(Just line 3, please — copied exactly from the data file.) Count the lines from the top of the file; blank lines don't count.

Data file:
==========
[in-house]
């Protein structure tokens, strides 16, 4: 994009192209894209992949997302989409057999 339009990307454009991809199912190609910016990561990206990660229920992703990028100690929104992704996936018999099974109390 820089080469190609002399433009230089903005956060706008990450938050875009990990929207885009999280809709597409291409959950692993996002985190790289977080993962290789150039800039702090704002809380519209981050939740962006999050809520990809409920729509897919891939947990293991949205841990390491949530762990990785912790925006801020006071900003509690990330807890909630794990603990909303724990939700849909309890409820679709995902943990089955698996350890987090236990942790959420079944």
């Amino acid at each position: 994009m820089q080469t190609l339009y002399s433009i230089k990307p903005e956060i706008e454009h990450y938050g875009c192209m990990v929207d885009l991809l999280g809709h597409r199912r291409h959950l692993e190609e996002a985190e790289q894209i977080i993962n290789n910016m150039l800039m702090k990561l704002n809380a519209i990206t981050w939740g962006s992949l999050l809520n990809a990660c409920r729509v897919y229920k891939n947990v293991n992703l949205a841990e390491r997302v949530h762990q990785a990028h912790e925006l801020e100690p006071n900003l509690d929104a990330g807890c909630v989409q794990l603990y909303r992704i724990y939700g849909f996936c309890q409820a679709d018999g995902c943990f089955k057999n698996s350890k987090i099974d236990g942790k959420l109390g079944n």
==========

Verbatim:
């Amino acid at each position: 994009m820089q080469t190609l339009y002399s433009i230089k990307p903005e956060i706008e454009h990450y938050g875009c192209m990990v929207d885009l991809l999280g809709h597409r199912r291409h959950l692993e190609e996002a985190e790289q894209i977080i993962n290789n910016m150039l800039m702090k990561l704002n809380a519209i990206t981050w939740g962006s992949l999050l809520n990809a990660c409920r729509v897919y229920k891939n947990v293991n992703l949205a841990e390491r997302v949530h762990q990785a990028h912790e925006l801020e100690p006071n900003l509690d929104a990330g807890c909630v989409q794990l603990y909303r992704i724990y939700g849909f996936c309890q409820a679709d018999g995902c943990f089955k057999n698996s350890k987090i099974d236990g942790k959420l109390g079944n």